shrefflerJanuary 9, 2014 at 11:07 pmPost count: 69
Kind of a lengthy title, I know.
So aside from the obvious loss of draw weight, is there any downside to shooting a bow with a longer draw length than your actual draw length?
My draw length is really only about 26″, is shooting a bow that’s 60# @ 30″ going to affect the bows performance that much, other than the obvious draw weight that’s lost?
I know I’ve heard terms like stacking and things that take place in the limbs upon draw, but I’m not very familiar with these terms.
Any of your expert knowledge is appreciated 😆
wahooMemberJanuary 11, 2014 at 12:44 amPost count: 413
I think I am just like you meaning I also have a 26″draw and I believe we are fortunate . Most of my bows are all heavy bows measured to 28″ so for us having short draws I take 3 lbs per inch off which puts them all in a nice range for me. As far as loosing performance I know of none and I just shoot and have fun. All the bows that I had built for myself are to my 26″ range but the used I pick up are not. I hope this helps a bit.
Arne MoeMemberJanuary 11, 2014 at 1:56 pmPost count: 147
All trad bows are made to have ABOUT the marked draw weight at the marked draw length. That in NO way means that shooting the bow at less draw length is bad. As mentioned, you will have less draw weight and a shorter power stroke but the bow will shoot just fine (if you do your job).
A bow that is marked 50#@30 inches, for example, just tells the owner that he can expect that drawing the bow to 30″ should reach about 50# and that he should NOT feel stacking.
On the other hand, a bow marked 50#@26″ will PROBABLY exhibit stacking if drawn to 30″ AND a LOT more draw weight than marked.
These aren’t compound bows that have a mechanically set draw length! The draw length marked is simply an indication that the bowyer has assured that the tiller will be smooth out to the marked length and what the expected draw weight should be at that point.
Arne MoeMemberJanuary 14, 2014 at 3:24 amPost count: 147
I have found 3 applications for the word “stacking” to be used. In my answer above, a bow being drawn in it’s designed draw length range will commonly increase draw weight by 2 to 3 pounds per inch. So it builds up to it’s rated draw weight at a given draw length.
So the first ( and incorrect) use of “stacking” is usually by converted compound shooters who are not used to the weight build up as opposed to the let off of a compound. So they refer to the natural weight build up as stacking.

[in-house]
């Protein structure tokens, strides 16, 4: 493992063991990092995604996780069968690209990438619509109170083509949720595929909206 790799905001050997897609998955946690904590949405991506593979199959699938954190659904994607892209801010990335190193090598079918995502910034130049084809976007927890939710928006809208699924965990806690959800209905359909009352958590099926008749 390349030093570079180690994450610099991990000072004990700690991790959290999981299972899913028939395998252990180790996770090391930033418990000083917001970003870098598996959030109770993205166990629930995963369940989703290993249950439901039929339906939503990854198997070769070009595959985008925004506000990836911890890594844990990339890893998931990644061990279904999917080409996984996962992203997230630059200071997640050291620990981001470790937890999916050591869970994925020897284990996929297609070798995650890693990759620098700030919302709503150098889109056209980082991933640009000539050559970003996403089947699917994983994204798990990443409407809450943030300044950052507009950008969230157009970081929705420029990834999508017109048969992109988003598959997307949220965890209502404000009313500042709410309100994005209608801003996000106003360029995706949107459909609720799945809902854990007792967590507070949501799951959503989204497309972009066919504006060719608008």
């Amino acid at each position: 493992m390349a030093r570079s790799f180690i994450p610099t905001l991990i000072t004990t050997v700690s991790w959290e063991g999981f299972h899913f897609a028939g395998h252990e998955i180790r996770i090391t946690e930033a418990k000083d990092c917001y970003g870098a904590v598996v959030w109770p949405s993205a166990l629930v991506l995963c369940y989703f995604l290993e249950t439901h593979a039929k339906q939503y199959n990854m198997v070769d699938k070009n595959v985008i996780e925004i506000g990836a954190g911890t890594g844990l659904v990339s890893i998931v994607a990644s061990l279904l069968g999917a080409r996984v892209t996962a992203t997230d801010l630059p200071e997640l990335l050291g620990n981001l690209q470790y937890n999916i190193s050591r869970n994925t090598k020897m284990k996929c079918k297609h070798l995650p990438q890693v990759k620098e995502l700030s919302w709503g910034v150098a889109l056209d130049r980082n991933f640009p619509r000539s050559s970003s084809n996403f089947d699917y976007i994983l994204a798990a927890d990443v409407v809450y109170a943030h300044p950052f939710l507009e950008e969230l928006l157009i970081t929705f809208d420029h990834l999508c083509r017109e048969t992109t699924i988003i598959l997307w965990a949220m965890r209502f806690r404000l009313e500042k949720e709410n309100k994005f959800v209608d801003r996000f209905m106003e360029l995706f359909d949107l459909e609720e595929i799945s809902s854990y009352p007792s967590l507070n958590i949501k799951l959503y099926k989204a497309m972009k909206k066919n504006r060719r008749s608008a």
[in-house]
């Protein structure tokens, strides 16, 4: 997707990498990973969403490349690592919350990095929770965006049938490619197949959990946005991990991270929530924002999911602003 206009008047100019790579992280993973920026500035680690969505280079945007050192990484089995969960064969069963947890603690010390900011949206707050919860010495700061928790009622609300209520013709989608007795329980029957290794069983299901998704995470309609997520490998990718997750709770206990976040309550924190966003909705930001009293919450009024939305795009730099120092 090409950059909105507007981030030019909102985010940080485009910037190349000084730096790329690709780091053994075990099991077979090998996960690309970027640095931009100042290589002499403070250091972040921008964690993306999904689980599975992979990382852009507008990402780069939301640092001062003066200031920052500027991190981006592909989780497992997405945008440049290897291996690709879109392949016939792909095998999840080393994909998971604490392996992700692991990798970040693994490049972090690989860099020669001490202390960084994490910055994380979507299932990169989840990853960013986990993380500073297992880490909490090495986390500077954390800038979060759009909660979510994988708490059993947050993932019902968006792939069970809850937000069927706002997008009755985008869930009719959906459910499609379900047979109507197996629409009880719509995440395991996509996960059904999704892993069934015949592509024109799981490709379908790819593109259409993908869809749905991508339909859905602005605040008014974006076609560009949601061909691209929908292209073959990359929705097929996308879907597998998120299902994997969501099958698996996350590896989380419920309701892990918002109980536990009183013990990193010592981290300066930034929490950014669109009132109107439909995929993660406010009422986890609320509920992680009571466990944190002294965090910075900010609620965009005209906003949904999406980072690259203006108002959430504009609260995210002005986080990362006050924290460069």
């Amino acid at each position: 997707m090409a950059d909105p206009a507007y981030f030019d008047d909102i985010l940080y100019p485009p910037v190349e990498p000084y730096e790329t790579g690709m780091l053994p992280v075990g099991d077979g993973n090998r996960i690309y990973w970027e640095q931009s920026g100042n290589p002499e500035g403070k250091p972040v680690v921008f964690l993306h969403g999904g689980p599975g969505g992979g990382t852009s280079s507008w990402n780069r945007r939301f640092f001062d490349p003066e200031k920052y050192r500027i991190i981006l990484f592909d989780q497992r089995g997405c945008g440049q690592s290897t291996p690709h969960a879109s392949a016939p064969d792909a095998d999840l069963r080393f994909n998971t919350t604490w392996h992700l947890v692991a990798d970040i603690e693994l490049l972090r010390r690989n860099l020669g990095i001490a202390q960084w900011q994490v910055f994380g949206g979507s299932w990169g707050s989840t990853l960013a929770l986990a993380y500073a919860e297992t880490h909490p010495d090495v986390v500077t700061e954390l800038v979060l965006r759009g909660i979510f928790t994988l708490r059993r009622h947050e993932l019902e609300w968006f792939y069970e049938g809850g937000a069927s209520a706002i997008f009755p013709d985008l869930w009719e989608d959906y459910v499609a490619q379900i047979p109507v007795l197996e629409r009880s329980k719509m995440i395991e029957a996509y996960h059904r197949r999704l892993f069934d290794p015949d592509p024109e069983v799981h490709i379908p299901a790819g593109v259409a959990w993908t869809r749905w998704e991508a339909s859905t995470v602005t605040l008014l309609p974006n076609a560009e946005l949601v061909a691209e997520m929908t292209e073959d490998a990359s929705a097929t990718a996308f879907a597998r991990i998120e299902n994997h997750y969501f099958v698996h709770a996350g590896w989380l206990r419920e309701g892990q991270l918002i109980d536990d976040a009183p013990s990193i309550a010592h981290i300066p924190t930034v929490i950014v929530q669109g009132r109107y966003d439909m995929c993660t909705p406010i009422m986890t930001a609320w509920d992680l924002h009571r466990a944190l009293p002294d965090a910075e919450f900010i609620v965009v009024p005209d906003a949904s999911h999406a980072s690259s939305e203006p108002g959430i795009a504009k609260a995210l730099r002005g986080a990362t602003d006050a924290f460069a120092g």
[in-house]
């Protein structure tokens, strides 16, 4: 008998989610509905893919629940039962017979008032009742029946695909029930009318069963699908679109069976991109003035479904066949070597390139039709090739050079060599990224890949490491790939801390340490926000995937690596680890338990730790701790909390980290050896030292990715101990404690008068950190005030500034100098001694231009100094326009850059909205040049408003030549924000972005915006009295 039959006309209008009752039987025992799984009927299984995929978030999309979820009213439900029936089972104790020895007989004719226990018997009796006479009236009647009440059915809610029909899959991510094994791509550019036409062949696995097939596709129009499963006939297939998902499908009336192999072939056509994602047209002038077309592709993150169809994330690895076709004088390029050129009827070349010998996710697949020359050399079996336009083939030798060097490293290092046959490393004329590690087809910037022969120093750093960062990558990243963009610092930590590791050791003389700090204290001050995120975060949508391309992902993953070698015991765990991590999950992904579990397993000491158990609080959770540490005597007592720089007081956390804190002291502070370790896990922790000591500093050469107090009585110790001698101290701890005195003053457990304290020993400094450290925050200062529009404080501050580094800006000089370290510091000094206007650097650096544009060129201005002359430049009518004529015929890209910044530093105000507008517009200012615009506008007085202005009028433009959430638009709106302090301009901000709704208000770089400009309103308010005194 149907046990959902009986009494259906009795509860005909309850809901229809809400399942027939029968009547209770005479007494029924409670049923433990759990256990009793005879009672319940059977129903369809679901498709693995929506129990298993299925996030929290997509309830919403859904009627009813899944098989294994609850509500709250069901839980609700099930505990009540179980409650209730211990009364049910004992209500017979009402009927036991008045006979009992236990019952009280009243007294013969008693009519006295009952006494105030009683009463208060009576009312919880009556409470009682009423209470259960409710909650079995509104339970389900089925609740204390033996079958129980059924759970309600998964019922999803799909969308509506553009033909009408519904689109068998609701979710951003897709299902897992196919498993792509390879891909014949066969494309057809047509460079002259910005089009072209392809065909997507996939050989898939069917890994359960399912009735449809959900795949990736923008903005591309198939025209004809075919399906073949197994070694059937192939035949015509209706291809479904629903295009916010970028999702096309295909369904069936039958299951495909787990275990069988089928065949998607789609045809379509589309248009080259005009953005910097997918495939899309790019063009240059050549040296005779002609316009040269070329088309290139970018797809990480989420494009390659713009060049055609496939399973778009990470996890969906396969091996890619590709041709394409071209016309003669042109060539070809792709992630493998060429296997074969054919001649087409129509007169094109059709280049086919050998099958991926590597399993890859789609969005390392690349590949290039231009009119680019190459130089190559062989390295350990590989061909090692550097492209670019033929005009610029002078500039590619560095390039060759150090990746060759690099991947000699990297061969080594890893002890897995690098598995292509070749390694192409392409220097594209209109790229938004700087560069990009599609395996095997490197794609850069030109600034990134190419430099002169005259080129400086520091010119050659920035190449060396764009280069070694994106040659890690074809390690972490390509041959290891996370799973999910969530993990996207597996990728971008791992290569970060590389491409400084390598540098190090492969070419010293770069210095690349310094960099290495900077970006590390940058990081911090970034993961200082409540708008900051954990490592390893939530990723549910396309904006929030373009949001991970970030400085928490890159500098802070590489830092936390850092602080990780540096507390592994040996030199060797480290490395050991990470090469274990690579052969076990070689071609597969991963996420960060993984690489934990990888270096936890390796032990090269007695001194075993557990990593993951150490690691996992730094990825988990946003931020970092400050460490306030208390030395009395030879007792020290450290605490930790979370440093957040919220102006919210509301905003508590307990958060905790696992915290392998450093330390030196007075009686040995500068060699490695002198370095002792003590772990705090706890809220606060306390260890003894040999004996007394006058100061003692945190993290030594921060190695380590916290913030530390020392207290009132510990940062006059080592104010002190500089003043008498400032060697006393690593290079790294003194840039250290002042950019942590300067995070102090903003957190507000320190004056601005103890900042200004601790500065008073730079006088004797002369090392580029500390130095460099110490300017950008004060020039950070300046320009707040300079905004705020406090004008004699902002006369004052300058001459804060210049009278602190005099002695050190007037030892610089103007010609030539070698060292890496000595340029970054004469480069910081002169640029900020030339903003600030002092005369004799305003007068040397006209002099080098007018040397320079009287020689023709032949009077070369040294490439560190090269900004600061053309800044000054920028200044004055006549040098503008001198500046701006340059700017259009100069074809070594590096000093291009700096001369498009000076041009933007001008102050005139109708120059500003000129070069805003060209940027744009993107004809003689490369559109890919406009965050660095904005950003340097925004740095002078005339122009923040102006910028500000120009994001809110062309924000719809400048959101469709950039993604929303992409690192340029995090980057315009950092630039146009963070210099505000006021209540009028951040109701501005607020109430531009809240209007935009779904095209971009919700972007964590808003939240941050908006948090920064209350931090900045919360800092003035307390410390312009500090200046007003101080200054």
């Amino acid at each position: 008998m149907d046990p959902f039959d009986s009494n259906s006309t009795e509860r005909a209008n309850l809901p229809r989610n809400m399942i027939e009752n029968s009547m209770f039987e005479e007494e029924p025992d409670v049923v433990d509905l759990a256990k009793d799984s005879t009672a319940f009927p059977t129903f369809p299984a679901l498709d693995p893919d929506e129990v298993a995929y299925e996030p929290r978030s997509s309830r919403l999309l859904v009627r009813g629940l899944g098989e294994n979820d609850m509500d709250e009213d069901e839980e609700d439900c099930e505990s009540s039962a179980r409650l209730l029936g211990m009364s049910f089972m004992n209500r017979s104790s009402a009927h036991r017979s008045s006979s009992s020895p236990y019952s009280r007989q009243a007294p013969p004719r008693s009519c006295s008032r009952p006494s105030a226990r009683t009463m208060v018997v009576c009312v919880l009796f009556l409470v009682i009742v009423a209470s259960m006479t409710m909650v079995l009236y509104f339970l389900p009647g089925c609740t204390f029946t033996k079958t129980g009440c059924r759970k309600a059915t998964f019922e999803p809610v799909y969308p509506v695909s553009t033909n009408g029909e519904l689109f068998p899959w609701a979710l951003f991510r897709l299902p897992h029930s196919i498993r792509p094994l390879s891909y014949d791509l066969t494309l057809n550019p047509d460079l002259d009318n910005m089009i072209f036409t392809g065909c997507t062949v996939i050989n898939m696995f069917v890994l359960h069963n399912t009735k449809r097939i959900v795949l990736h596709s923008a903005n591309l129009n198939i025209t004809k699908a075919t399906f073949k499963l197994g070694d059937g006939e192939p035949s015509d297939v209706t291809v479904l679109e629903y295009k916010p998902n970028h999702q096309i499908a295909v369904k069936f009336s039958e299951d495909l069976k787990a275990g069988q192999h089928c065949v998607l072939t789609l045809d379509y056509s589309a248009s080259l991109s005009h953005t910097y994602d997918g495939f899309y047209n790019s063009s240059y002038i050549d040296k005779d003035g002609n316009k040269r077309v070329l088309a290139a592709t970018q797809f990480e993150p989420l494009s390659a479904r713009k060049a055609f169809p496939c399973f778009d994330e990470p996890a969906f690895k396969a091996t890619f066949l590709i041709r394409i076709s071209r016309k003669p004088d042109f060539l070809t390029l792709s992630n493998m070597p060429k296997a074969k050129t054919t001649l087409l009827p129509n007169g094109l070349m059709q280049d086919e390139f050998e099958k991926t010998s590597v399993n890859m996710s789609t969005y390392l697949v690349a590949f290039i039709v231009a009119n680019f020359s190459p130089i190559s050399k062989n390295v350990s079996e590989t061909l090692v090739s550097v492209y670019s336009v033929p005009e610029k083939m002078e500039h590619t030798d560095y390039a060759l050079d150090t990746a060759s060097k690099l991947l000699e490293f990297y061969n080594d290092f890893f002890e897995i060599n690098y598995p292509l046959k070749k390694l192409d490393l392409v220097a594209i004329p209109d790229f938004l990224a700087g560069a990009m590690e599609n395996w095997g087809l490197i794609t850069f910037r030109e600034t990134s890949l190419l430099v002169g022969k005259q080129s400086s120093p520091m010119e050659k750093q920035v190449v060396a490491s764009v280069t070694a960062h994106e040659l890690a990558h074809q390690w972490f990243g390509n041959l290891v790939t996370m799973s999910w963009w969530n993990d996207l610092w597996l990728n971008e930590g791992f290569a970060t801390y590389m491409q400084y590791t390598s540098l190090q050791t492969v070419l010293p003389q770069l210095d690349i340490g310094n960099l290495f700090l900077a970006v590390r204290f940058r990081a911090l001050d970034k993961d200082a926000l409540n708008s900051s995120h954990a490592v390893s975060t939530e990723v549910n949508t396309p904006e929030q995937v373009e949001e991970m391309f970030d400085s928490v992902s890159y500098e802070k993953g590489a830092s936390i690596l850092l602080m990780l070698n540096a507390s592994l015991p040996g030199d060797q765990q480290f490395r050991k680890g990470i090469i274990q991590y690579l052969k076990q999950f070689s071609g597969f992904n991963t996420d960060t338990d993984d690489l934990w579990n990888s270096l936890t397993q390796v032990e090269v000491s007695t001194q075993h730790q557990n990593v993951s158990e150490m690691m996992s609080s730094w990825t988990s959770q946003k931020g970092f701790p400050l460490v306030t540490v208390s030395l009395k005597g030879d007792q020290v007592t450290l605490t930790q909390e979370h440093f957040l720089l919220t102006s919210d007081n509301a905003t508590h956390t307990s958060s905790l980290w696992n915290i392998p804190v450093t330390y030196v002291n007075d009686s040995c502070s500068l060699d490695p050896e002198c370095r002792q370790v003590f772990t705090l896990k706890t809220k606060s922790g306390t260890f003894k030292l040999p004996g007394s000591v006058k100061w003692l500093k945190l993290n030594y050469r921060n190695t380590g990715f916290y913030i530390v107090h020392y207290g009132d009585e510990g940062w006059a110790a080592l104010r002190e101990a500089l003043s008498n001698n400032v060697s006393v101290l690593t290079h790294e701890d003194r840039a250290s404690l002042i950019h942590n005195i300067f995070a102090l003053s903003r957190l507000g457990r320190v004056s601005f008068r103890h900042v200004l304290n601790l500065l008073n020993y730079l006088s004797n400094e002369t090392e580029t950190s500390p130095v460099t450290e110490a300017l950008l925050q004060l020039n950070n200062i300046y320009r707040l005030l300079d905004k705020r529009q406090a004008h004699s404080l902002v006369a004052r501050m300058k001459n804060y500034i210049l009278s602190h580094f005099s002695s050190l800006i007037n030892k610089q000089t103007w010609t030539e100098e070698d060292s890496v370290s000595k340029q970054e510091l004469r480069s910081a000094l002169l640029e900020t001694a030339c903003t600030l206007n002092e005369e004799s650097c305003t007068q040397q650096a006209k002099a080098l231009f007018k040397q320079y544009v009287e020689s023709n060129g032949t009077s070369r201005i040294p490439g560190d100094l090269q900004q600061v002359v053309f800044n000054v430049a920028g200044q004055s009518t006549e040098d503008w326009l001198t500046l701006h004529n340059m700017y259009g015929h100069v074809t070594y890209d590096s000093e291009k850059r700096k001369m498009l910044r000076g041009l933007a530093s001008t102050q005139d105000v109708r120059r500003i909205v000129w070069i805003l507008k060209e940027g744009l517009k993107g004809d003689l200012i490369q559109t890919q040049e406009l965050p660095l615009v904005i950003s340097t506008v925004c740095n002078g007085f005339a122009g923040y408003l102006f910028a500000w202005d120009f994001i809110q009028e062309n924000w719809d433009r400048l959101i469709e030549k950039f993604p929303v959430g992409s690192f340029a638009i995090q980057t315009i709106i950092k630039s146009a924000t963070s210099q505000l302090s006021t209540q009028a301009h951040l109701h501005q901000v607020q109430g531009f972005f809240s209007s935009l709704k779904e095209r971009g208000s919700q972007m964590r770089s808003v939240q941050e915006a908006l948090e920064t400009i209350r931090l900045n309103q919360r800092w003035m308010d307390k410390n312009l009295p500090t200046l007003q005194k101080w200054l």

So there are really two causes of true stacking. The first is caused by the string angle to the limb tip. Bows vary but as the string angle approaches 80-90 degrees you start to pull on the limbs (try to stretch them length wise) and loose the leverage required to bend them. This causes a very fast jump in draw weight from that 2-3 pounds per inch to something noticeably much higher like 5 or more pounds per inch. You are loosing leverage for bending and wasting effort on trying to stretch the unstretchable.
Recurves (due to design) can maintain a much lower angle for a longer time than a longbow. That’s why most straight ended bows are generally longer than a recurve to serve a longer draw length.
The second true stacking example is when the actual elastic limits of the limb are reached. There is a physical point where the limb material simply cannot bend any more and material failure is the next and only option. At this point draw weight increases really fast per unit of draw and if the draw is continued the limb will fail.
Here is a simple experiment as an example. Take a piece of common wood lath – I think they are about 36 inches long (but doesn’t matter). Grab each end of the lath and slowly bend it. For a while, that bend will be smooth with just simple bending resistance. But you will get to a point where all of a sudden the bending feels like you hit a wall (it just doesn’t want to bend any more) — NOW bend it more — what happens? BOOM??!!
Long answer to a short question. To determine which it is you need to look at that string angle at full draw and evaluate it. Over 80 degrees means you are getting too close to the designed draw limits of the bow. That’s the first check.
The second is simply being practical and asking yourself if you are asking too short of a limb to bend too far and if you are reaching the material limits. This is why most bowyers have recommended draw ranges for given length bows. String angle and bending limb length.
Arid zone AJanuary 14, 2014 at 9:22 pmPost count: 39
The 28in draw lenth became a “standard” As the AMO system became the standard. [Archery Manufacture’s Organization]. Now you have a standard the all the guys making bows can build to. And all the people buying bows, can compare the bows to other brands,Companys, and even custom bow makers, with the same “standard”. This will not make each different brand shoot the same, look the same, weight the same, or send the same arrow down range at the same speed. No two bow shooters will pull the exect same lenth, so the makers, make a bow for “Joe” and “Jill” bow shooter. Just like buying a shotgun, over the counter, the stock is made for Joe & jill shooter. A custom stock will be made to fit you, and what you will use it for. Same for a Bow. Just keep shooting,,,,and learning ,,,really.
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